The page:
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180pxl.gif (2691 bytes)Lifeline Damage and Fire: Kocaeli, Turkey Earthquake, August 17, 1999

by Charles Scawthorn, Senior Vice President EQE International, Inc.
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Lifeline Damage

Lifeline damage was moderate to major, as follows:

Electric – power failed within minutes of the earthquake, but was generally restored to most areas within several days. Substations did not appear to be damaged, nor transmission lines or towers, except where the lines crossed the fault.  The photograph at right shows a tower pulled over due to  the conductors being put in tension at the fault crossing  (right lateral fault displacement--fault is to north, or left, of the tower).

Telephone – service continued with only minor disruptions, and cell service was reportedly uninterrupted.

Gas – there is no domestic underground gas piping in the area. It is unknown as of this writing if there are bulk transmission lines in the area.

Rail – rail lines were buckled at fault crossings, but repairs were quickly effected, and rail service restored within several days.

Highways – roads and highways were generally undamaged except for several highway bridges intersected by traces of the fault – where this put the bridge in tension, spans were pulled off their beam seats, and the spans collapsed. The main motorway connecting Istanbul and Ankara passes along the north shore of Izmit Bay and close to Adapazari – in general, it was undamaged.

Water – The main source of water is the recently constructed Izmit Water Project, built and operated by Thames Water. It is the largest privatized water project in the world as of this writing, and replaces a variety of low quality sources for the various municipalities in the area. The wholesale system, which begins in the hills south of Yuvacik at a 60 million cu. meter reservoir impounded by a 40 m. high clay core earthen dam, was constructed in the early 1990’s. The dam is uninstrumented, and experienced only very minor settlements, although the reservoir is reported to have experienced a 2 m. amplitude seiche. Water is conveyed approximately 4 km. from the dam to a water treatment plant, via a steel pipe of 2.2 m. diameter.

The water treatment plant is 440 million liter/day capacity (110 mgd) and employs a standard treatment process of aeration, flocculation/sedimentation, sand filtration and chlorination. Buildings, in-ground concrete balancing reservoir and equipment were undamaged,  with the exception of fiberglass piping in the clarifiers, which are cantilevered downward approximately 3 m. In basins which were not in use at the time, and empty, these ‘trident’ pipes cracked and/or broke at their upper (base) end. However, sufficient capacity remained for the plant to operate. Daily demand at the time of the earthquake is 2,500 l/s but, following the earthquake, demand increased to 3,200 l/s, which was attributed to leakage along the transmission line. Downstream of the plant, water is conveyed to retail customers via a 2.2 m. spiral-welded steel pipe, which was reportedly undamaged except at clean-out connections at low points, where flanged fittings appear to have cracked at perhaps a dozen locations. The transmission line was being scheduled for a one day outage for Aug. 26 (ie, nine days after the earthquake) for repair of these leaks.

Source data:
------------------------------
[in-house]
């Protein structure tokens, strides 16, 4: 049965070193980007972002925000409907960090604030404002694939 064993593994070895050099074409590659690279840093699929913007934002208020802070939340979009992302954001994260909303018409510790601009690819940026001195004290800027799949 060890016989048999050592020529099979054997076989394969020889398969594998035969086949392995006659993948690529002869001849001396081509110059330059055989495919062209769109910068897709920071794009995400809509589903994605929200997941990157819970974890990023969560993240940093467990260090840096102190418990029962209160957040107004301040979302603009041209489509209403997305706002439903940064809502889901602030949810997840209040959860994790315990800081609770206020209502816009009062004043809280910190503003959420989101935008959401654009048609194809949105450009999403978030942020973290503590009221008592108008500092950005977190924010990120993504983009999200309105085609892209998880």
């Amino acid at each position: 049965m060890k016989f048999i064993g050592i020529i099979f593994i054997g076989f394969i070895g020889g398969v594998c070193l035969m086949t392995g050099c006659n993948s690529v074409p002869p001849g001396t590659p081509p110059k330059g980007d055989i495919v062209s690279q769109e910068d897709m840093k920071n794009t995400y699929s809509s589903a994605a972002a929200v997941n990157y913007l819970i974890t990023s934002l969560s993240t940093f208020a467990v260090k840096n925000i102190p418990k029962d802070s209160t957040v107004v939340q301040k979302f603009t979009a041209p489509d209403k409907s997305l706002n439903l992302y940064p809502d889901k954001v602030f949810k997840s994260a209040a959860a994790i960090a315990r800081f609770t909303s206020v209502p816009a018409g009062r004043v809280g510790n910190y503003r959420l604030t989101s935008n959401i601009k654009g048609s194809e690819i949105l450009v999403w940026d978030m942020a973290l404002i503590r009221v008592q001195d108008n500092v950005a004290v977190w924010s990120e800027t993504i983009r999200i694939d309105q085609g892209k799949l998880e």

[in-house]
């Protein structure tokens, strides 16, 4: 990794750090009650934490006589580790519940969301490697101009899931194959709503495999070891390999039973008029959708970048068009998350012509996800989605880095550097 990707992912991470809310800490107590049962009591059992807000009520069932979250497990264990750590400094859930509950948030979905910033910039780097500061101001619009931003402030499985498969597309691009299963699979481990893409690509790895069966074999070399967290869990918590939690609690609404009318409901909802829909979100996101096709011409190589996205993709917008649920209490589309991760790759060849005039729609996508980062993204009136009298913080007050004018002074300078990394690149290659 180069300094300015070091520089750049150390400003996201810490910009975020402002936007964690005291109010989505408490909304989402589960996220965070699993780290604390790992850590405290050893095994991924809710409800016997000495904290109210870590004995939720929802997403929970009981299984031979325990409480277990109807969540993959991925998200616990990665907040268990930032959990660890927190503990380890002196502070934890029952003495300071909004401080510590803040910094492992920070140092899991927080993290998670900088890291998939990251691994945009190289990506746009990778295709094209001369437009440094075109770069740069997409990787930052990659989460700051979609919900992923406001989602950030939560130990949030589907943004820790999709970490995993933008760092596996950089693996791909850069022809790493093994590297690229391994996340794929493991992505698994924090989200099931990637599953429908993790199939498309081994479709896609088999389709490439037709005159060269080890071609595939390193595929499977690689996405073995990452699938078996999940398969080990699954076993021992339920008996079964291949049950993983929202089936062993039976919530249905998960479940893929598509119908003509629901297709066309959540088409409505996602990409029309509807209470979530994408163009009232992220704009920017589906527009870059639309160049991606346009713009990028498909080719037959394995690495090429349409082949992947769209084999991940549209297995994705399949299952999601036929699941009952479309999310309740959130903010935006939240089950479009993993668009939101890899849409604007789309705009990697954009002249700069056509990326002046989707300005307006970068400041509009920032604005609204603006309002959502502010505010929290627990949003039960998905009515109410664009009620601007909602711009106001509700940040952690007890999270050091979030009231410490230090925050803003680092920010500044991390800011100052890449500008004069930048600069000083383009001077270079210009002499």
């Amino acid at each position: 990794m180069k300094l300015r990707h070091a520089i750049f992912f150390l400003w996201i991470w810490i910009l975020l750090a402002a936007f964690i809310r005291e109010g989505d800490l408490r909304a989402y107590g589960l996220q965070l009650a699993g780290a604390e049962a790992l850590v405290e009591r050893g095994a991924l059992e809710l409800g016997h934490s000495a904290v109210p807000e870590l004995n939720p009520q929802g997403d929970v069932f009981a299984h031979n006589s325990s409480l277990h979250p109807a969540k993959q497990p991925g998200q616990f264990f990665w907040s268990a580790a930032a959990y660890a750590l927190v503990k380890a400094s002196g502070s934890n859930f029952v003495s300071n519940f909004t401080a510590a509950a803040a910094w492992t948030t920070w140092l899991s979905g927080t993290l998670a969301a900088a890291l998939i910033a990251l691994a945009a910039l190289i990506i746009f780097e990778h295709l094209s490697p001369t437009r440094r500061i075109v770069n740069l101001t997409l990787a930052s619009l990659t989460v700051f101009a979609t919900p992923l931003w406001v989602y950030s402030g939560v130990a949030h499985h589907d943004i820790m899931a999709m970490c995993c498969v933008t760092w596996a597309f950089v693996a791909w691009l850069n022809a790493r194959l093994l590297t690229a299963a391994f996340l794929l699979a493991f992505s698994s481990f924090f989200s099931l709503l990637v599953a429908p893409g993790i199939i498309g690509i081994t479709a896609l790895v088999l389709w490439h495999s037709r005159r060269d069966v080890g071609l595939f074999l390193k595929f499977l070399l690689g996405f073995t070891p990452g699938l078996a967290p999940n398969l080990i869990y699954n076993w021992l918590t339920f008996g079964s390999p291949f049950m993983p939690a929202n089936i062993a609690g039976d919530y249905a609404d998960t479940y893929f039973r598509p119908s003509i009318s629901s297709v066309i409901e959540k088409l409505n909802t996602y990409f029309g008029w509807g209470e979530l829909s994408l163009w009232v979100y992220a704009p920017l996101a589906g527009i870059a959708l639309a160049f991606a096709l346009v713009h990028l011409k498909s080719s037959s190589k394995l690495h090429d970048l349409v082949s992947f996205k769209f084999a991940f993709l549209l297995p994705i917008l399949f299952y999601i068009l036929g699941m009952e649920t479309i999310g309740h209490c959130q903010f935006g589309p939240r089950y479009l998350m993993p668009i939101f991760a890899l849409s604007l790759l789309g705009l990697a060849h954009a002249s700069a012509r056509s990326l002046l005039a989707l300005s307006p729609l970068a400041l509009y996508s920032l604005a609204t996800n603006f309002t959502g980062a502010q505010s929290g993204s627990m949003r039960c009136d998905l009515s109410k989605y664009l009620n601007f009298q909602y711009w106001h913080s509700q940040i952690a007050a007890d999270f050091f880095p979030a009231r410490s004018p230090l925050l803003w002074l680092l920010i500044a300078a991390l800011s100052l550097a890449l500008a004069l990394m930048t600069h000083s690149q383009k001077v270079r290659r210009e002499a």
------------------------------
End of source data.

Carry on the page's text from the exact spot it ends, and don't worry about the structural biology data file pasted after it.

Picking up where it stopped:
Approximately one km. downstream of the plant, the steel transmission line crosses the fault trace. This location was inspected and found to have approximately a 2 m. right lateral offset but, while some water flowing to the surface was observed (it was raining at the time, however), the pipe was reportedly undamaged at this location.

Impacts of the earthquake on water retailers and urban distribution pipe networks are unknown in detail as of this writing, but it was known that the retailers in general were able to store water in their local distribution reservoirs, but were unable to distribute it due to numerous breaks in the distribution system. Potable water needs were being served by tanker trucks supplied from the Izmit water treatment plant and from several naval vessels in the Bay, and by bottled water.

Wastewater – no information was available at the time of writing.

Fire Following Earthquake

A number of ignitions occurred in building collapses, but these were generally confined to the building of origin, due to the prevalent non-flammable building materials. The most dramatic fire was at the Tupras oil refinery, where it appears that two separate fires initiated during the earthquake, as follows:

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